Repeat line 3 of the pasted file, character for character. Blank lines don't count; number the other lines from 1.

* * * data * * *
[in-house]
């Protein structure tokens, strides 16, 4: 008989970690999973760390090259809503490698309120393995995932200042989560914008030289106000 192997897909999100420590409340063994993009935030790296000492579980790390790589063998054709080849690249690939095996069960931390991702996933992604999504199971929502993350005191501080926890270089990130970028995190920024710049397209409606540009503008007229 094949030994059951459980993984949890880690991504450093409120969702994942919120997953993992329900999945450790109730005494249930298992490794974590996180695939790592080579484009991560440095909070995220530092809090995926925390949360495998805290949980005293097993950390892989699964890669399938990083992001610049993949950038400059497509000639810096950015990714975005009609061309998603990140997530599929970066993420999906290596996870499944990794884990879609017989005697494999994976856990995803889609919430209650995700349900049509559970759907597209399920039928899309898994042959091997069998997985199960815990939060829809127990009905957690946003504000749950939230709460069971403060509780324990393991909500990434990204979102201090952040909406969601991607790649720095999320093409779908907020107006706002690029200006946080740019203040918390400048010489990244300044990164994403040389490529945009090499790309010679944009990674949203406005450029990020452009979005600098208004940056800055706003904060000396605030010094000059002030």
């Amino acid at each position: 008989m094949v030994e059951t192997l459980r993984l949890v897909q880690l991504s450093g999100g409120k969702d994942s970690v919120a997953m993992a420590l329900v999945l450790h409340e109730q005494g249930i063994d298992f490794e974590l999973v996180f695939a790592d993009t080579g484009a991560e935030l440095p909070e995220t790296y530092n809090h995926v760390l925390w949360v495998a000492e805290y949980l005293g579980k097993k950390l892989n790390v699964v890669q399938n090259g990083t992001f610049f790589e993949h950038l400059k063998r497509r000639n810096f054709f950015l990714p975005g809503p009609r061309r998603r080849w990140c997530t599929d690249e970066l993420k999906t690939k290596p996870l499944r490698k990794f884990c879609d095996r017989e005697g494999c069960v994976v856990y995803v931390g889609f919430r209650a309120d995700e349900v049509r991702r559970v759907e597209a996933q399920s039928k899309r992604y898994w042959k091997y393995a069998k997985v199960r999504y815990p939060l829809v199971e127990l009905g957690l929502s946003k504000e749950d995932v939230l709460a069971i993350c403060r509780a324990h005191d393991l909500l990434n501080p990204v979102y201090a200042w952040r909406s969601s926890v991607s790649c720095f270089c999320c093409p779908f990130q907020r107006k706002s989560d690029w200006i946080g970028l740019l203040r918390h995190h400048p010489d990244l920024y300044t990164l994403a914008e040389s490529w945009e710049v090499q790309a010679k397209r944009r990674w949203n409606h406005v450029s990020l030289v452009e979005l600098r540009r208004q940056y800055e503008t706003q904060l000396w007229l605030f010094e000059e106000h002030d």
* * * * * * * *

């Amino acid at each position: 008989m094949v030994e059951t192997l459980r993984l949890v897909q880690l991504s450093g999100g409120k969702d994942s970690v919120a997953m993992a420590l329900v999945l450790h409340e109730q005494g249930i063994d298992f490794e974590l999973v996180f695939a790592d993009t080579g484009a991560e935030l440095p909070e995220t790296y530092n809090h995926v760390l925390w949360v495998a000492e805290y949980l005293g579980k097993k950390l892989n790390v699964v890669q399938n090259g990083t992001f610049f790589e993949h950038l400059k063998r497509r000639n810096f054709f950015l990714p975005g809503p009609r061309r998603r080849w990140c997530t599929d690249e970066l993420k999906t690939k290596p996870l499944r490698k990794f884990c879609d095996r017989e005697g494999c069960v994976v856990y995803v931390g889609f919430r209650a309120d995700e349900v049509r991702r559970v759907e597209a996933q399920s039928k899309r992604y898994w042959k091997y393995a069998k997985v199960r999504y815990p939060l829809v199971e127990l009905g957690l929502s946003k504000e749950d995932v939230l709460a069971i993350c403060r509780a324990h005191d393991l909500l990434n501080p990204v979102y201090a200042w952040r909406s969601s926890v991607s790649c720095f270089c999320c093409p779908f990130q907020r107006k706002s989560d690029w200006i946080g970028l740019l203040r918390h995190h400048p010489d990244l920024y300044t990164l994403a914008e040389s490529w945009e710049v090499q790309a010679k397209r944009r990674w949203n409606h406005v450029s990020l030289v452009e979005l600098r540009r208004q940056y800055e503008t706003q904060l000396w007229l605030f010094e000059e106000h002030d």